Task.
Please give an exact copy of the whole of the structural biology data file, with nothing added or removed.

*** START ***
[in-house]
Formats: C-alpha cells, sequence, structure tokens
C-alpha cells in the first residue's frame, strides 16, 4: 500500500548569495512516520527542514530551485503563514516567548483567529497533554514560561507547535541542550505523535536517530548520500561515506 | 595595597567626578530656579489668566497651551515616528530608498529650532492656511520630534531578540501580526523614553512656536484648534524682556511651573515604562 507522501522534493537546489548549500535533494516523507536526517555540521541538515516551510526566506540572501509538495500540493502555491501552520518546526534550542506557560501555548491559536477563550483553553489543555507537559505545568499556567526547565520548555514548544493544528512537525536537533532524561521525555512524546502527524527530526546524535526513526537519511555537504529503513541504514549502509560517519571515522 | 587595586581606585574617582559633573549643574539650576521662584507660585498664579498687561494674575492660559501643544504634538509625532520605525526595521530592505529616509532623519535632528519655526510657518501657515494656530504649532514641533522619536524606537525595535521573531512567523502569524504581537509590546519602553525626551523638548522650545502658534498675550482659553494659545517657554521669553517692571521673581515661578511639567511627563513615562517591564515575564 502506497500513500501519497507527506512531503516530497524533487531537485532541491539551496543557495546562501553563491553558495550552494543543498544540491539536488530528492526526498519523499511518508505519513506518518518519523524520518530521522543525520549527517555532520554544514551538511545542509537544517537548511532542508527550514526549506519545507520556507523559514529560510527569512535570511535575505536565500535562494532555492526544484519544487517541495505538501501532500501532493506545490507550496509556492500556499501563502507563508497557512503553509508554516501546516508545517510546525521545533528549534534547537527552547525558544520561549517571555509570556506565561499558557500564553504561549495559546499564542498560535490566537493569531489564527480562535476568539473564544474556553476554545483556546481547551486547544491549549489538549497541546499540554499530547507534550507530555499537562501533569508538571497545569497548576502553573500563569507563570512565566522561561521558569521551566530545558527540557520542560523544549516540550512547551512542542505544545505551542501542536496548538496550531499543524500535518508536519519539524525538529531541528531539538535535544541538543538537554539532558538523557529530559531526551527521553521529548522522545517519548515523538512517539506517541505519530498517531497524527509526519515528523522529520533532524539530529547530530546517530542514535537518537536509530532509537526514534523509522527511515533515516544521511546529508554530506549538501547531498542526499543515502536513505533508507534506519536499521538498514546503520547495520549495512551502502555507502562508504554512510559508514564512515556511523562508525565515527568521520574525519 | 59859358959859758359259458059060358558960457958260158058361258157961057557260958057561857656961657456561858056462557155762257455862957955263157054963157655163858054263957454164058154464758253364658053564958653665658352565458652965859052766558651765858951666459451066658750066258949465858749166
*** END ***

[in-house]
Formats: C-alpha cells, sequence, structure tokens
C-alpha cells in the first residue's frame, strides 16, 4: 500500500548569495512516520527542514530551485503563514516567548483567529497533554514560561507547535541542550505523535536517530548520500561515506 | 595595597567626578530656579489668566497651551515616528530608498529650532492656511520630534531578540501580526523614553512656536484648534524682556511651573515604562 507522501522534493537546489548549500535533494516523507536526517555540521541538515516551510526566506540572501509538495500540493502555491501552520518546526534550542506557560501555548491559536477563550483553553489543555507537559505545568499556567526547565520548555514548544493544528512537525536537533532524561521525555512524546502527524527530526546524535526513526537519511555537504529503513541504514549502509560517519571515522 | 587595586581606585574617582559633573549643574539650576521662584507660585498664579498687561494674575492660559501643544504634538509625532520605525526595521530592505529616509532623519535632528519655526510657518501657515494656530504649532514641533522619536524606537525595535521573531512567523502569524504581537509590546519602553525626551523638548522650545502658534498675550482659553494659545517657554521669553517692571521673581515661578511639567511627563513615562517591564515575564 502506497500513500501519497507527506512531503516530497524533487531537485532541491539551496543557495546562501553563491553558495550552494543543498544540491539536488530528492526526498519523499511518508505519513506518518518519523524520518530521522543525520549527517555532520554544514551538511545542509537544517537548511532542508527550514526549506519545507520556507523559514529560510527569512535570511535575505536565500535562494532555492526544484519544487517541495505538501501532500501532493506545490507550496509556492500556499501563502507563508497557512503553509508554516501546516508545517510546525521545533528549534534547537527552547525558544520561549517571555509570556506565561499558557500564553504561549495559546499564542498560535490566537493569531489564527480562535476568539473564544474556553476554545483556546481547551486547544491549549489538549497541546499540554499530547507534550507530555499537562501533569508538571497545569497548576502553573500563569507563570512565566522561561521558569521551566530545558527540557520542560523544549516540550512547551512542542505544545505551542501542536496548538496550531499543524500535518508536519519539524525538529531541528531539538535535544541538543538537554539532558538523557529530559531526551527521553521529548522522545517519548515523538512517539506517541505519530498517531497524527509526519515528523522529520533532524539530529547530530546517530542514535537518537536509530532509537526514534523509522527511515533515516544521511546529508554530506549538501547531498542526499543515502536513505533508507534506519536499521538498514546503520547495520549495512551502502555507502562508504554512510559508514564512515556511523562508525565515527568521520574525519 | 59859358959859758359259458059060358558960457958260158058361258157961057557260958057561857656961657456561858056462557155762257455862957955263157054963157655163858054263957454164058154464758253364658053564958653665658352565458652965859052766558651765858951666459451066658750066258949465858749166